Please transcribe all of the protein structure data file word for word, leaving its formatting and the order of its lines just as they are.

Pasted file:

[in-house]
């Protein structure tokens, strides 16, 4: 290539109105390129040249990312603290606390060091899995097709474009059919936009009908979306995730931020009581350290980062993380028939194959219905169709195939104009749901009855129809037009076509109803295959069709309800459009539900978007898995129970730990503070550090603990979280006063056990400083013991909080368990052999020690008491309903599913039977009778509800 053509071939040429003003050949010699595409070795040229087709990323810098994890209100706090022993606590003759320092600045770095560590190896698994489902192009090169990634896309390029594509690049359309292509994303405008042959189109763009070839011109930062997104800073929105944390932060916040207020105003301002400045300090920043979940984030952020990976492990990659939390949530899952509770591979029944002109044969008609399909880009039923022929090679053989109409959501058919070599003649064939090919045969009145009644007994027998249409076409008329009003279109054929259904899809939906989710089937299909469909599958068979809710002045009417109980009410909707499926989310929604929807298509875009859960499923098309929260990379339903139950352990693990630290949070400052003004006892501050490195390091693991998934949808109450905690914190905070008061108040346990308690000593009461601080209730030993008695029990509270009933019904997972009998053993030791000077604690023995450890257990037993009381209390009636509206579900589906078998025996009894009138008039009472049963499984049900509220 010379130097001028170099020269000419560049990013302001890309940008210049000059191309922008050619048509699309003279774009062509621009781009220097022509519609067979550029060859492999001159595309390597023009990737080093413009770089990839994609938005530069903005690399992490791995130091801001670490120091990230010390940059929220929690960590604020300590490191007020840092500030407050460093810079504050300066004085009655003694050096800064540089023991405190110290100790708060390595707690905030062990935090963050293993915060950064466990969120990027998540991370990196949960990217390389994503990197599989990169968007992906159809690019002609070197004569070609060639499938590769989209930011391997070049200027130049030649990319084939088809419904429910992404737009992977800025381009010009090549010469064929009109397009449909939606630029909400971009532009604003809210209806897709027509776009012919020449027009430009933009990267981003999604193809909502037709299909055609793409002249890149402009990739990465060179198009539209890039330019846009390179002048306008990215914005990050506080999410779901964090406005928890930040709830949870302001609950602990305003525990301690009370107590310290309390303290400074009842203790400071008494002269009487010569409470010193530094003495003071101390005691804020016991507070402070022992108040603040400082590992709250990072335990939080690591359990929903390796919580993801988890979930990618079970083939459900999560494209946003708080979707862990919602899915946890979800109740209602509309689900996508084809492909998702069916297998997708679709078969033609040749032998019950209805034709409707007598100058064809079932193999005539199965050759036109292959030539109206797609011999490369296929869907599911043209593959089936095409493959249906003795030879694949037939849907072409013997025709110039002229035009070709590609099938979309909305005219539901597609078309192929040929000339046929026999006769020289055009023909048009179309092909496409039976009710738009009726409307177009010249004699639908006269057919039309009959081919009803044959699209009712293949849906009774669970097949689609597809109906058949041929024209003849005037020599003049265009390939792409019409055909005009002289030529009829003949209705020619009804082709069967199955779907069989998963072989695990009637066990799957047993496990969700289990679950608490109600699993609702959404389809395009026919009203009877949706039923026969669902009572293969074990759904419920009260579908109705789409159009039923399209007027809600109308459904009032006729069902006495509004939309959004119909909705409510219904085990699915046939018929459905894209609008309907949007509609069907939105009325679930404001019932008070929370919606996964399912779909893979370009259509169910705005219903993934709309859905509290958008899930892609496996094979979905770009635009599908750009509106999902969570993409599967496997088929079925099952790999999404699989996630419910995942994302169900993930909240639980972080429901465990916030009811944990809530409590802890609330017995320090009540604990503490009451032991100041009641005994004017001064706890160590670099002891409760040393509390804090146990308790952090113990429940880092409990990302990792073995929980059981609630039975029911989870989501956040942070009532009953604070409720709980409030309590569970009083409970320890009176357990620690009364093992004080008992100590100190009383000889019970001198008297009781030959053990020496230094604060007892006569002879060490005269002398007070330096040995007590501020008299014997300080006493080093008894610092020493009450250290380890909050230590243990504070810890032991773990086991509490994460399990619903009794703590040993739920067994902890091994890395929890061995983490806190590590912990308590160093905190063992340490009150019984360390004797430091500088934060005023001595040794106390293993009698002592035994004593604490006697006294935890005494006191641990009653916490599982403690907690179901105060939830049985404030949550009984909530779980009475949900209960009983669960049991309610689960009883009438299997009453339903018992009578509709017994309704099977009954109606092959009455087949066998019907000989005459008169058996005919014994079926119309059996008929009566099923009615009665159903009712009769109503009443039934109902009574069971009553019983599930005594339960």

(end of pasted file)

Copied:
[in-house]
């Protein structure tokens, strides 16, 4: 290539109105390129040249990312603290606390060091899995097709474009059919936009009908979306995730931020009581350290980062993380028939194959219905169709195939104009749901009855129809037009076509109803295959069709309800459009539900978007898995129970730990503070550090603990979280006063056990400083013991909080368990052999020690008491309903599913039977009778509800 053509071939040429003003050949010699595409070795040229087709990323810098994890209100706090022993606590003759320092600045770095560590190896698994489902192009090169990634896309390029594509690049359309292509994303405008042959189109763009070839011109930062997104800073929105944390932060916040207020105003301002400045300090920043979940984030952020990976492990990659939390949530899952509770591979029944002109044969008609399909880009039923022929090679053989109409959501058919070599003649064939090919045969009145009644007994027998249409076409008329009003279109054929259904899809939906989710089937299909469909599958068979809710002045009417109980009410909707499926989310929604929807298509875009859960499923098309929260990379339903139950352990693990630290949070400052003004006892501050490195390091693991998934949808109450905690914190905070008061108040346990308690000593009461601080209730030993008695029990509270009933019904997972009998053993030791000077604690023995450890257990037993009381209390009636509206579900589906078998025996009894009138008039009472049963499984049900509220 010379130097001028170099020269000419560049990013302001890309940008210049000059191309922008050619048509699309003279774009062509621009781009220097022509519609067979550029060859492999001159595309390597023009990737080093413009770089990839994609938005530069903005690399992490791995130091801001670490120091990230010390940059929220929690960590604020300590490191007020840092500030407050460093810079504050300066004085009655003694050096800064540089023991405190110290100790708060390595707690905030062990935090963050293993915060950064466990969120990027998540991370990196949960990217390389994503990197599989990169968007992906159809690019002609070197004569070609060639499938590769989209930011391997070049200027130049030649990319084939088809419904429910992404737009992977800025381009010009090549010469064929009109397009449909939606630029909400971009532009604003809210209806897709027509776009012919020449027009430009933009990267981003999604193809909502037709299909055609793409002249890149402009990739990465060179198009539209890039330019846009390179002048306008990215914005990050506080999410779901964090406005928890930040709830949870302001609950602990305003525990301690009370107590310290309390303290400074009842203790400071008494002269009487010569409470010193530094003495003071101390005691804020016991507070402070022992108040603040400082590992709250990072335990939080690591359990929903390796919580993801988890979930990618079970083939459900999560494209946003708080979707862990919602899915946890979800109740209602509309689900996508084809492909998702069916297998997708679709078969033609040749032998019950209805034709409707007598100058064809079932193999005539199965050759036109292959030539109206797609011999490369296929869907599911043209593959089936095409493959249906003795030879694949037939849907072409013997025709110039002229035009070709590609099938979309909305005219539901597609078309192929040929000339046929026999006769020289055009023909048009179309092909496409039976009710738009009726409307177009010249004699639908006269057919039309009959081919009803044959699209009712293949849906009774669970097949689609597809109906058949041929024209003849005037020599003049265009390939792409019409055909005009002289030529009829003949209705020619009804082709069967199955779907069989998963072989695990009637066990799957047993496990969700289990679950608490109600699993609702959404389809395009026919009203009877949706039923026969669902009572293969074990759904419920009260579908109705789409159009039923399209007027809600109308459904009032006729069902006495509004939309959004119909909705409510219904085990699915046939018929459905894209609008309907949007509609069907939105009325679930404001019932008070929370919606996964399912779909893979370009259509169910705005219903993934709309859905509290958008899930892609496996094979979905770009635009599908750009509106999902969570993409599967496997088929079925099952790999999404699989996630419910995942994302169900993930909240639980972080429901465990916030009811944990809530409590802890609330017995320090009540604990503490009451032991100041009641005994004017001064706890160590670099002891409760040393509390804090146990308790952090113990429940880092409990990302990792073995929980059981609630039975029911989870989501956040942070009532009953604070409720709980409030309590569970009083409970320890009176357990620690009364093992004080008992100590100190009383000889019970001198008297009781030959053990020496230094604060007892006569002879060490005269002398007070330096040995007590501020008299014997300080006493080093008894610092020493009450250290380890909050230590243990504070810890032991773990086991509490994460399990619903009794703590040993739920067994902890091994890395929890061995983490806190590590912990308590160093905190063992340490009150019984360390004797430091500088934060005023001595040794106390293993009698002592035994004593604490006697006294935890005494006191641990009653916490599982403690907690179901105060939830049985404030949550009984909530779980009475949900209960009983669960049991309610689960009883009438299997009453339903018992009578509709017994309704099977009954109606092959009455087949066998019907000989005459008169058996005919014994079926119309059996008929009566099923009615009665159903009712009769109503009443039934109902009574069971009553019983599930005594339960």